Be sceptical of the sceptics. Sceptics often want to have their cake and eat it too. Unfortunately, sometimes that cake is obtained through their deliberate fraud and deception.
Sceptics bag those who claim psychic abilities, seeing monsters, etc. as fantasy prone and seekers of the limelight, yet praise to the hilt the real abilities of two old codgers who claim to have created the initial batch of crop circles. That the two old farts were fantasy prone and seekers of the limelight never entered their minds! Yet anyone crunching the numbers and distances could have quickly determined that the crop circle ‘two’ could not have accomplished what they said they accomplished. They did achieve their 15 minutes (and then some) of fame.
Alien abductions are another case in point. Sceptics suggest that all such claimants are not only fantasy prone but actually dreaming it all up, be it lucid, day, normal, at the awake-sleep interface or the sleep-awake interface. However, each and every individual is just that, an individual with a unique personality, experiences, memories, mental state, and so on. All dreams are unique dreams to that individual. No two individuals have the exact same dream for obvious reasons. So if reports of abductions share many common elements across the board of all individuals who so report them, then maybe being fantasy prone and dreaming of being abducted might have nothing to do with the subject. Perhaps the commonality is that the abductions are real events really remembered, vaguely, in part, or in total. Further, alas for the sceptics, not all abductions happen to people asleep in their bedrooms. Abductions have happened to people wide awake in broad daylight; people awake driving their car, etc.
Arch sceptics in their eagerness to disprove anything and everything that even remotely smacks of the paranormal even resort on occasion to making it all up as they go along. Here’s a case in point. Let’s look at a sceptical guru Joe Nickell’s tome “Real-Life X-Files: Investigating the Paranormal” (University Press of Kentucky; 2001). He has a chapter on ‘The Roswell Legend’ about the UFO crash near Roswell, New Mexico in July 1947. He states: “the ‘Roswell Incident,’ as it is popularly known, was propelled into history on July 8, 1947, by an unauthorized press release from a young but eager public information officer (PIO) at the Roswell Army Air Base.” The young eager public information officer, who Nickell can’t even bother to name [it was Lieutenant Walter Haut], most certainly did not release an “unauthorized” press release. No PIO officer would issue a press release off their own bat without the direct order and approval of the Base Commanding Officer [who was Colonel William Blanchard] or in their absence, the Deputy Base Commander. Every Roswell tome makes it crystal clear that Colonel Blanchard dictated the press release to Haut and ordered Haut to then distribute it to the various media outlets. Nickell’s account is pure fabricated fiction. But Nickell doesn’t stop there with one inaccuracy. Nickell goes on to state that “… the young officer was reprimanded and new information was announced… “. Lieutenant Haut was NEVER reprimanded. He couldn’t have been reprimanded since Haut was acting on the direct instruction from the Base Commander. Further, the Base Commander, Colonel Blanchard was himself never reprimanded for having ordered the press release. Blanchard rose to become a four-star general, something unlikely in the extreme had Blanchard been formally reprimanded. Whether Nickell perpetrated a deliberate fraud/lie making this all up out of thin air or whether he was just being lazy by not checking out the real bona-fides of the scenario, it’s hard to say. The upshot however is that Nickell is totally discredited as a serious sceptic. He has an agenda, a biased agenda.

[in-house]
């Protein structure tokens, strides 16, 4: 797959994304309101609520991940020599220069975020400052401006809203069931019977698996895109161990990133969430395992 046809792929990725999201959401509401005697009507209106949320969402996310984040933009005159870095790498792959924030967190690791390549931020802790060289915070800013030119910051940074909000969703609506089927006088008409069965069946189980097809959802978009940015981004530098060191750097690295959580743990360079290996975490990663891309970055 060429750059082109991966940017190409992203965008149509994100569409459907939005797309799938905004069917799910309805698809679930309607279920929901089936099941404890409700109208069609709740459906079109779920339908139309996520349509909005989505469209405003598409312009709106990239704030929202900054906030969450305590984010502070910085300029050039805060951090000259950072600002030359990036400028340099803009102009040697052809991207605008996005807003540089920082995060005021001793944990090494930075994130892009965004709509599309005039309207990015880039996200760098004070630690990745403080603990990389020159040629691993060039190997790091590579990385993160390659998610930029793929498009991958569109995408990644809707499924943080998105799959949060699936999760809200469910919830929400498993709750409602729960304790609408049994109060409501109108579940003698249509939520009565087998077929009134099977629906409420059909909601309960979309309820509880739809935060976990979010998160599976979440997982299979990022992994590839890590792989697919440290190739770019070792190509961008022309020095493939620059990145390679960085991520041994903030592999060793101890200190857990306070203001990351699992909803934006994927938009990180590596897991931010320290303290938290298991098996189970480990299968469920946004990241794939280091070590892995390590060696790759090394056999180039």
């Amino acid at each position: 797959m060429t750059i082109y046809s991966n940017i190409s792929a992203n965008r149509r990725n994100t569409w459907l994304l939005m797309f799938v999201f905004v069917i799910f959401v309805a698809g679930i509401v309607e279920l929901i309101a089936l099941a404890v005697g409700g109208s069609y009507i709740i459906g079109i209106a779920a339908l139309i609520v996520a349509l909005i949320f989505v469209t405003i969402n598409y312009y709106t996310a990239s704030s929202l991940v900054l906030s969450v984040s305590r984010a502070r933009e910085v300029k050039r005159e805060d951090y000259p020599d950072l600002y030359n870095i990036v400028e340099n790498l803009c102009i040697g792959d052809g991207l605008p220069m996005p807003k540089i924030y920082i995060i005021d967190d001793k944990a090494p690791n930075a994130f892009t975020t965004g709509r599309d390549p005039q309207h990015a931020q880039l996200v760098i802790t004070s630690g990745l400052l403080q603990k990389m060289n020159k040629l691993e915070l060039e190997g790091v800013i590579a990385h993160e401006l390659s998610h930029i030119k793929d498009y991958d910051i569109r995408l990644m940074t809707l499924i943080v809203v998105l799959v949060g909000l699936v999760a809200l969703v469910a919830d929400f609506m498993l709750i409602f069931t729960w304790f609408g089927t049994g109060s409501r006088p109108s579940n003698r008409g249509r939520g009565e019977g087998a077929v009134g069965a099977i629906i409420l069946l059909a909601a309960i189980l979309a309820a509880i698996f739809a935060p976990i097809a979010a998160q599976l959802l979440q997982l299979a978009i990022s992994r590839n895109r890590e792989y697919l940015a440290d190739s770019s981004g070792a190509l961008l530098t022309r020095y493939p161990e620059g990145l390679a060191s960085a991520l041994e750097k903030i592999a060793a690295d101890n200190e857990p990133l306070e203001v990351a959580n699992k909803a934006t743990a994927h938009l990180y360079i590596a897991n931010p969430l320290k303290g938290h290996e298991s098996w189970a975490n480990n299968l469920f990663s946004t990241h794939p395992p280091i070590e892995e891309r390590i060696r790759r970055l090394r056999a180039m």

But Nickell isn’t the only careless sceptic. There’s also James Randi, often billed as “The Amazing Randi” for his abilities as a professional magician and escape artist. But it’s Randi’s professional work as a debunker of all things paranormal that he’s most famous for. One such tome of his is titled “Flim-Flam! Psychics, ESP, Unicorns and other Delusions” (1982). Why “unicorns” are in the title is beyond me since they are never mentioned in the text nor are they listed in the index. Be that as it may, Randi didn’t do his homework when associating book titles and contents or their authors. For example, he says that John Fuller waxed lyrical over the Betty and Barney Hill UFO abduction incident in his book “Incident at Exeter”. Actually, Fuller’s recounting of the Hill’s abduction was in his book “The Interrupted Journey: Two Lost Hours ‘Aboard A Flying Saucer'”. Randi’s other oops was saying that the co-author of George Adamski’s first UFO book was the Earl of Clancarty, otherwise better known as Brinsley Le Poer Trench. Alas, the co-author of Adamski’s book was not Trench, but Desmond Leslie! If you can’t believe the sceptics, who can you believe?